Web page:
Injured Employee Rights

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Injured American workers have the guaranteed right to have an income they can live on. Federal and state laws enable workers injured on the job or off the job to return to work or receive compensation. Employers cannot deny you your job and an income because you are injured.


Your rights depend on whether the injury was caused on the job. A worker injured on the job has a right to workers' compensation benefits, but not a right to sue for benefits. If your employer does not carry workers' compensation insurance you have a right to sue your employer in civil court for compensation. In California, a worker also can claim for disability benefits from California's Uninsured Employers Fund. Workers injured off the job have a right to disability insurance and a right to sue the employer in civil court for employment, pay or accommodation.

Workers' Compensation

The first social insurance for injured workers is a state workers' compensation program. Employers are required to carry this insurance to pay for medical costs, compensation payments and death benefits. California, in addition, guarantees vocational training to workers who are unable to work. If your employer does have the insurance, you do not have the right to sue. Workers' Compensation is a no fault insurance system. You do not need to prove your employer caused the injury.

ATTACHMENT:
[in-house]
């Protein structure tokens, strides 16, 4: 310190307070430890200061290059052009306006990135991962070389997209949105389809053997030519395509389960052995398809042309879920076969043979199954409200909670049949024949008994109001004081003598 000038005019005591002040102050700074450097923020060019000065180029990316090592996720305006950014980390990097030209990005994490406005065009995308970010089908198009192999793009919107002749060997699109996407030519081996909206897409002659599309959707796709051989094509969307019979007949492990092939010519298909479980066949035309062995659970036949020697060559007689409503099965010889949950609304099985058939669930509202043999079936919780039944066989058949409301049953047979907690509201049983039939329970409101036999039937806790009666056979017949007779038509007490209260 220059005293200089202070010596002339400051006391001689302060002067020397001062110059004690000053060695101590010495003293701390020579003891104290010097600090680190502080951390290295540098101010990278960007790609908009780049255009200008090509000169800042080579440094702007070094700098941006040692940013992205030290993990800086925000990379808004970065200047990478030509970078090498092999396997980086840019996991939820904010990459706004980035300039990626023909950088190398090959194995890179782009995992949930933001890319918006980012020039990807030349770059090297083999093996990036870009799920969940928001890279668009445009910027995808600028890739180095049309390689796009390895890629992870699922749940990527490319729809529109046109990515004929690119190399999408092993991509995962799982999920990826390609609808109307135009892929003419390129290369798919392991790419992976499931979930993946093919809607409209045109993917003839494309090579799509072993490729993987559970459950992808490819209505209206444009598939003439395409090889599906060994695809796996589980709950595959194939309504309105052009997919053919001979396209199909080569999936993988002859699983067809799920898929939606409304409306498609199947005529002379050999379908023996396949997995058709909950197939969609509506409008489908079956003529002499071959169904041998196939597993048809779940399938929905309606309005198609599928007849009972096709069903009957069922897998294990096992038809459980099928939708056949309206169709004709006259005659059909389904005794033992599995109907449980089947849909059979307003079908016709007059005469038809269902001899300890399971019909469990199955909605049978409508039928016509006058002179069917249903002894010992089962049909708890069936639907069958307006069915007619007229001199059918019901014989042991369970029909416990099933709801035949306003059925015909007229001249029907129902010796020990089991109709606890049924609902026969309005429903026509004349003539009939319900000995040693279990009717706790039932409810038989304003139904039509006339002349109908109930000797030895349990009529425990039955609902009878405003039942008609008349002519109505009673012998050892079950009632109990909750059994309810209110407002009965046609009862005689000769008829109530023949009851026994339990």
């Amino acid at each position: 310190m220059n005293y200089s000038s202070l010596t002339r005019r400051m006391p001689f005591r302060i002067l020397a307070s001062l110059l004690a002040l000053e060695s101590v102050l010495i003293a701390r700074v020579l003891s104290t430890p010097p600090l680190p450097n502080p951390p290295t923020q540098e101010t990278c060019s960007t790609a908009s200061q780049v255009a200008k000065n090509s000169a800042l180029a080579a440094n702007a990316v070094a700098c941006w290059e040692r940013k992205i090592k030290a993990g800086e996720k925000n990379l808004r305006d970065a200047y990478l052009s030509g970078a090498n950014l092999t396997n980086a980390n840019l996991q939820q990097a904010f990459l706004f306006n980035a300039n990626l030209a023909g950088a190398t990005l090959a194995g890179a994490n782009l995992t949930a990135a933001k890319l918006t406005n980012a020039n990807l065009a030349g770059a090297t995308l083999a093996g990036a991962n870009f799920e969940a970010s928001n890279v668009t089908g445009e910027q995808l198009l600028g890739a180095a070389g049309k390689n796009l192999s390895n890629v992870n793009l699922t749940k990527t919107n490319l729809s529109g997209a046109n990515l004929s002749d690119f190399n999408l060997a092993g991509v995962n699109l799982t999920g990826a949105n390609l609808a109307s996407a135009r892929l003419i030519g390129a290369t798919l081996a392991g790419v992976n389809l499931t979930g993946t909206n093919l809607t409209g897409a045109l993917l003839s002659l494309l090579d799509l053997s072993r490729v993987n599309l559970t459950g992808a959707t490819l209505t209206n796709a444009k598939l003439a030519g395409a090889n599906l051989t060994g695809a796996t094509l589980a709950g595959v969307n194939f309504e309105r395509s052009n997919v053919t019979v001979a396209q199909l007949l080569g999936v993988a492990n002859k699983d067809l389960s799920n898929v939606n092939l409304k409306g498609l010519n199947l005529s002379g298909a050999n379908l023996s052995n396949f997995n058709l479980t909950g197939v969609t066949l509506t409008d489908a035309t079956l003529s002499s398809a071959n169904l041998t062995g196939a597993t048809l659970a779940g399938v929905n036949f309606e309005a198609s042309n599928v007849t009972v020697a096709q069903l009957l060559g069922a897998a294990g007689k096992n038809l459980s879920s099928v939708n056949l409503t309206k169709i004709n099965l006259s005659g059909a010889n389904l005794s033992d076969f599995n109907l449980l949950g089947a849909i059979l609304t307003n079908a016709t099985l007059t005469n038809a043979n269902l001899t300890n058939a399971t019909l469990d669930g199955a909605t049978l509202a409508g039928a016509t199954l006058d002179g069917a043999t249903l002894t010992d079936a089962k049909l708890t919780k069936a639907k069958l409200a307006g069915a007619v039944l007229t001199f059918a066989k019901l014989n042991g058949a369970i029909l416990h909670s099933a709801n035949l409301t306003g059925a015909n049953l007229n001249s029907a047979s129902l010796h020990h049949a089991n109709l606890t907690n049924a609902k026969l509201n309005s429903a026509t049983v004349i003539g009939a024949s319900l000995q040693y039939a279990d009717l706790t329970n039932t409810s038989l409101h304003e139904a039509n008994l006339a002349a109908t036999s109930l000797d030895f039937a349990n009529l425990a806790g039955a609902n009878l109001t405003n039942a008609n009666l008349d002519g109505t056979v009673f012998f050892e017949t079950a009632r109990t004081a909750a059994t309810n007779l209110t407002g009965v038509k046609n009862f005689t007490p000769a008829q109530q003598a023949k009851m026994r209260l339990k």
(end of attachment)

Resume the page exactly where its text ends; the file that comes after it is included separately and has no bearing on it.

Disability Insurance

For a worker injured off the job, there are four types of disability insurance. If the disability prevents you from working, the first right you have is to make a claim for disability benefits under a disability insurance policy. Workers on unemployment insurance can make a claim for state unemployment disability payments. Social security disability benefits are available under the federal Social Security Act. Last, you might be eligible for a state disability insurance program.


Workers disabled by injuries are protected against disability discrimination. If an employer discriminates against you by denying employment, a pay increase or leave, you can report the discrimination to the Equal Opportunity Commission, which enforces Title VII of the Civil Rights Act of 1964. Upon an EEOC decision to not settle and send a Right to Sue letter, you can sue your employer. If the disability prevents one of your major life activities such as lifting weight, the Americans with Disabilities Act Title I protects you against discrimination. A claim under the ADA can be filed with the EEOC.

Accommodation and Retaliation

Employers are required to treat you as a worker with a limited ability. An employer cannot ask about a disability, except to know your ability to perform the work and how to accommodate you. If they fail to accommodate your injuries to enable you to work, and a discussion with the EEOC does not provide a solution, this failure to accommodate can be a reason to sue. If, instead, the employer treats you as a problem because of your injuries and a claim for benefits, and an agreement to end the mistreatment is not reached, you have a right to sue for retaliation.



About the Author

Adam Benjamin Pollack is a San Diego native dedicated to the great sentences on civil society. He authored the Subchapter S Report to tell legal news for the American Bankers Association. He holds a Juris Doctor from Indiana University and a Master of Public Policy from University of California, Berkeley.